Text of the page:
Refer to FIGS. 6 and 7. The output, C 610, of the peak extraction function 605, may be processed 700 to also drive a sound card (not shown separately) in the PC 460 to generate 707 an aural alarm output 708 that increases in frequency and volume with proximity to a crevasse. (If, from an ergonomic perspective, the reverse relationship between range to a crevasse and output frequency is desired, it can be accommodated by simple modification of the DSP algorithm.) To accomplish this, the extracted peak value C 610 is input into a multiplier along with a scaling factor for each leg 710, 720 of a parallel process, i.e., scale factor “A” 701 and scale factor “B” 702. Scale factors A 701 and B 702 are set from an ergonomic perspective to provide an optimal audio and visual cue to the proximity of a crevasse.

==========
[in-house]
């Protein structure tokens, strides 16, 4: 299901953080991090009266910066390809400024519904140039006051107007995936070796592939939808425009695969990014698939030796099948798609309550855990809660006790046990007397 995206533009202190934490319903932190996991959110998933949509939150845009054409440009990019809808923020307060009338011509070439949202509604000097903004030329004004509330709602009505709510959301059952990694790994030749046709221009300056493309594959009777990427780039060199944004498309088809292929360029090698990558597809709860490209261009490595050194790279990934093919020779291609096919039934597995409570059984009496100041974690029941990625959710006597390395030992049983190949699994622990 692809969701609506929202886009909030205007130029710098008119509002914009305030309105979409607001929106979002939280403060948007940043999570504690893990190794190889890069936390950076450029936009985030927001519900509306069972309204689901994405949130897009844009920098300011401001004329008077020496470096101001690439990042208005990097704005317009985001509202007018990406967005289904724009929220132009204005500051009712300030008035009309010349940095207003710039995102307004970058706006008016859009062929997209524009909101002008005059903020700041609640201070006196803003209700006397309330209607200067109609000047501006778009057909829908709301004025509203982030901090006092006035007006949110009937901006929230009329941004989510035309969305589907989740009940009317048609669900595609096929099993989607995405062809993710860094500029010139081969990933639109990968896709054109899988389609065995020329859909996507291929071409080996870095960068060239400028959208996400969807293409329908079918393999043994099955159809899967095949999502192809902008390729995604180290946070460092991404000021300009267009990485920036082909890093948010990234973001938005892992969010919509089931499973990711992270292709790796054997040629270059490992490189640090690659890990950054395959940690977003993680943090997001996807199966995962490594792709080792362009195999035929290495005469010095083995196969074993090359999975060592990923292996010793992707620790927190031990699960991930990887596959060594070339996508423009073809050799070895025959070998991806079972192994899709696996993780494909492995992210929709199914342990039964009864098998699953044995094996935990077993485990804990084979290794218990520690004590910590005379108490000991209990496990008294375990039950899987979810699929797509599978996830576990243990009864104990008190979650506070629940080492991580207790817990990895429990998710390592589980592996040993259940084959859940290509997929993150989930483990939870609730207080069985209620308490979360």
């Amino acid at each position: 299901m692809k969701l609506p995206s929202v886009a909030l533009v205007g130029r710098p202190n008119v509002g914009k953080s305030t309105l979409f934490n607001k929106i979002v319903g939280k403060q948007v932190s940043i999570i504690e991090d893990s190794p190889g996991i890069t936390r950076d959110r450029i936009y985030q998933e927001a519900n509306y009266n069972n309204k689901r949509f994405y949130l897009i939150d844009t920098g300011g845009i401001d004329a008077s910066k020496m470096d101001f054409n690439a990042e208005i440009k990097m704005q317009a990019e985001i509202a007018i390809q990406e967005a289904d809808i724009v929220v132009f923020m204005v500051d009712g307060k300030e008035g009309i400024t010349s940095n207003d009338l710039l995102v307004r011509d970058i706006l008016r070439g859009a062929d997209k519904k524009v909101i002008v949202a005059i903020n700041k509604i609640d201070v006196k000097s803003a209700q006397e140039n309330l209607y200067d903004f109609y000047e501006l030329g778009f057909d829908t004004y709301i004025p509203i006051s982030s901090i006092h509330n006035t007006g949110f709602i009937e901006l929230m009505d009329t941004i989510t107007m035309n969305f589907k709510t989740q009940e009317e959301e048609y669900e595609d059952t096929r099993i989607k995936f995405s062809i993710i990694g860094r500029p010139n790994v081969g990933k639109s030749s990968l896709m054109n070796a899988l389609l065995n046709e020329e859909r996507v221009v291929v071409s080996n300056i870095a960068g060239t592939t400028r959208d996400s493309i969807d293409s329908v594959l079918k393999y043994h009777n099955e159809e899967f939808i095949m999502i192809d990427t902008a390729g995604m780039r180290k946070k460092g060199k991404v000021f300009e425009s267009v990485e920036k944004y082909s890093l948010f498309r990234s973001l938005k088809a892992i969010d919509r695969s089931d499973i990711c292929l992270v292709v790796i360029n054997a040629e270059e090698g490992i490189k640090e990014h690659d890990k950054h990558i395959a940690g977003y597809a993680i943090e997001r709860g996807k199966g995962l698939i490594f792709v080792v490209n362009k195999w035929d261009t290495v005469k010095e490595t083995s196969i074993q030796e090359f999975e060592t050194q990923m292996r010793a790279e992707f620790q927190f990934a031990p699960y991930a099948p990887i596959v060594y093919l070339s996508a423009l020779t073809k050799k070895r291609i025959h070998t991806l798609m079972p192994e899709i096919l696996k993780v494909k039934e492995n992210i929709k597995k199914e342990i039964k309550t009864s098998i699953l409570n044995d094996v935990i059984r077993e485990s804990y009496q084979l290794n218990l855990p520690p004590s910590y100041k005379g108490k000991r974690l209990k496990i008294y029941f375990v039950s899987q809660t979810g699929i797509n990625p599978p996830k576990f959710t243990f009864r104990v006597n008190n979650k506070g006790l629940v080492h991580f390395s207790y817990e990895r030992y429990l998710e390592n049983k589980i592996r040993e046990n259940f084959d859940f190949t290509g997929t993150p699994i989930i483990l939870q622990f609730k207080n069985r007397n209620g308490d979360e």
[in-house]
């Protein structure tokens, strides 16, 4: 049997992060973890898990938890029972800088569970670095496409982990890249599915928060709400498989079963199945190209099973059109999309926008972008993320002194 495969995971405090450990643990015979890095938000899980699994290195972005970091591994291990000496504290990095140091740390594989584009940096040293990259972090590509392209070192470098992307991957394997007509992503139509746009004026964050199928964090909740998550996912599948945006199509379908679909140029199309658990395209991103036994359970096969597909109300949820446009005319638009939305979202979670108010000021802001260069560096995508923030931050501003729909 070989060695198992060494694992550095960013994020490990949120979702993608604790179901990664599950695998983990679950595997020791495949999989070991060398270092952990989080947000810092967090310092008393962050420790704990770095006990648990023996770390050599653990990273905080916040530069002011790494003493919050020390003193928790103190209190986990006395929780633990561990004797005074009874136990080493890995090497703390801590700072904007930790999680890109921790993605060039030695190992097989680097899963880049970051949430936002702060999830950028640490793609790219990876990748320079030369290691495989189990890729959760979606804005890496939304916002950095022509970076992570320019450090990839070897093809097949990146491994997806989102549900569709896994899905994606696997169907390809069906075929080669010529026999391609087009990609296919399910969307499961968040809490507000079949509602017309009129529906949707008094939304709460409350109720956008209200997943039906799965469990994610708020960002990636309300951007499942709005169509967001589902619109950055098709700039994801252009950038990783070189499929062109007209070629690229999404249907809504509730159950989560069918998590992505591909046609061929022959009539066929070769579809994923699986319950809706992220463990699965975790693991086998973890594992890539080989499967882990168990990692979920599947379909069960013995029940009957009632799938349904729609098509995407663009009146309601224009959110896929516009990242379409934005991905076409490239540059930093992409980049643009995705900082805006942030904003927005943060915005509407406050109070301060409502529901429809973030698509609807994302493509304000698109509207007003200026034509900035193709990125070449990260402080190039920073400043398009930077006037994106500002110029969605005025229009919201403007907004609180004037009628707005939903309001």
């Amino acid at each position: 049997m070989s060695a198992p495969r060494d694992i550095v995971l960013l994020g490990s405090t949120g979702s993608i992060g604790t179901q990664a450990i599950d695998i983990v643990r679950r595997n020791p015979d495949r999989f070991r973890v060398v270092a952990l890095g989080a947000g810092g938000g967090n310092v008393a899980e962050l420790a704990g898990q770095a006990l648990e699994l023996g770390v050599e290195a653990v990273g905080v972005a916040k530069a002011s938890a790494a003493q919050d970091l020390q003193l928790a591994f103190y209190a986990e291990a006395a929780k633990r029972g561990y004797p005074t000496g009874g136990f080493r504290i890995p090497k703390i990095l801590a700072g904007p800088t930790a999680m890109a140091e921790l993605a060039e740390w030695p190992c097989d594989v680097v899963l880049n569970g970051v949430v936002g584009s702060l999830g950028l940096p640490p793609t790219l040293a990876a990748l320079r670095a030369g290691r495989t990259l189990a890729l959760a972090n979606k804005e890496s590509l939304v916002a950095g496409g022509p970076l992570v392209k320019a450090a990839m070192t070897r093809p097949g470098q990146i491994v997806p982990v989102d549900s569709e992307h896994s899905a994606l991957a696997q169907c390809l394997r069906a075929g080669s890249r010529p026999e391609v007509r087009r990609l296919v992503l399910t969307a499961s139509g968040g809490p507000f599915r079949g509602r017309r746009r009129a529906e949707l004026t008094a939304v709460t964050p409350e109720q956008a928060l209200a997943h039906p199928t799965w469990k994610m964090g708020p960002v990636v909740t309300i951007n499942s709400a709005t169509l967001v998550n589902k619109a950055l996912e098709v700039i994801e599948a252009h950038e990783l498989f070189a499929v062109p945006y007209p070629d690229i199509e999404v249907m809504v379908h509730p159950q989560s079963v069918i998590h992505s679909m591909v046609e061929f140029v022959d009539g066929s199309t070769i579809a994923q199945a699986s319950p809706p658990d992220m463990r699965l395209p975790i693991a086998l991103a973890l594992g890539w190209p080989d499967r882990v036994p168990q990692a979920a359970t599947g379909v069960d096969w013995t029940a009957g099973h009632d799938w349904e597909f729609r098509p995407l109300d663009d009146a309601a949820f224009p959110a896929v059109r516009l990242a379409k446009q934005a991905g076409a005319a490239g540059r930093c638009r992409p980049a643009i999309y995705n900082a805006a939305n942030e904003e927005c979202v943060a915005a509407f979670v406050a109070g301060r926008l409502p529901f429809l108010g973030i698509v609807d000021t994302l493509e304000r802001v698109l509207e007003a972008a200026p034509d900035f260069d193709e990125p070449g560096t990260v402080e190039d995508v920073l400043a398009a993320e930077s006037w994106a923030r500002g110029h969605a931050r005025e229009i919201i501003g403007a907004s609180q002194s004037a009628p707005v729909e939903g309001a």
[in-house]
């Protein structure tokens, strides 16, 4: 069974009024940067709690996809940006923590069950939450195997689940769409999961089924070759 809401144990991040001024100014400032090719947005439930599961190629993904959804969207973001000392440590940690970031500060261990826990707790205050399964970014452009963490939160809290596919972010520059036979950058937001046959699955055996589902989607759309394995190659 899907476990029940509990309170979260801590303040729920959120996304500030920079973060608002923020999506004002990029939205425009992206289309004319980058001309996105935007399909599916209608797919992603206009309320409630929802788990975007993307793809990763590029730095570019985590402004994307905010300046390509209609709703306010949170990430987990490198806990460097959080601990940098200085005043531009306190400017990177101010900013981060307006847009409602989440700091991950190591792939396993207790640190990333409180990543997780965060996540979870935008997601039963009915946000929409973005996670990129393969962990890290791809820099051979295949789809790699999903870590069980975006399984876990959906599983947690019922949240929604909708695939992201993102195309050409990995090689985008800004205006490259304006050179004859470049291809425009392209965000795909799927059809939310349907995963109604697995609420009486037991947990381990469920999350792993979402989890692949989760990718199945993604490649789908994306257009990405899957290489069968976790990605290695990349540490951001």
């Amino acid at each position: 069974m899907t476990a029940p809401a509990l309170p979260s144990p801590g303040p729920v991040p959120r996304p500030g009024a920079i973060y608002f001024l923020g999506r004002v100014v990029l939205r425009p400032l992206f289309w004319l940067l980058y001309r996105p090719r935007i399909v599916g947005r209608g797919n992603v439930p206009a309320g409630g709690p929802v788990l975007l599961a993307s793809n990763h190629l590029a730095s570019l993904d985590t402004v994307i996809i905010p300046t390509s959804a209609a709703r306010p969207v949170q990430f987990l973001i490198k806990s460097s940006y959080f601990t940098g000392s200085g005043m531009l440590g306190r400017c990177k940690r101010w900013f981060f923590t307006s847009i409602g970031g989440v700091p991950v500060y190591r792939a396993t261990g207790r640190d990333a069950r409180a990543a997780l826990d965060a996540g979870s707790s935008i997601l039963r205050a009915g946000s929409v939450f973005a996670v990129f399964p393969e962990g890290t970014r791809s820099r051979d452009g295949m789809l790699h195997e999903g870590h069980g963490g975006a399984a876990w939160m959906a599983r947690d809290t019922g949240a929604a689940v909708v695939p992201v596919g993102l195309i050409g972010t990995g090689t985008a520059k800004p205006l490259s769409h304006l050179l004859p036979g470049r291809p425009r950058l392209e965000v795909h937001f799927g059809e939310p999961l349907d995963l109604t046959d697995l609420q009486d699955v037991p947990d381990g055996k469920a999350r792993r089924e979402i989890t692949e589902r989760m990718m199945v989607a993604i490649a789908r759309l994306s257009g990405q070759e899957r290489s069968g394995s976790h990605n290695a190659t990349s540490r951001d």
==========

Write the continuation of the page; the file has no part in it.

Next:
These scaling factor constants 701, 702 are multiplied 703, 704 by the extracted 605 peak bin number and sent to respective circuits that hold 705, 706 the peak. Typically, peak-hold settings 705, 706 are not user adjustable, except possibly for audio volume. These hold-and delay functions 705, 706, serving as a lag or damper, provide short-term, nearly constant output values. These stabilized outputs are used to set the frequency 707 of the sound card in the PC and the volume of the associated speakers (not shown separately). The peak-hold function 705, 706 is an inherent LPF, eliminating instantaneous variations in tone and volume, such as “warble,” that might be present in the alert signal.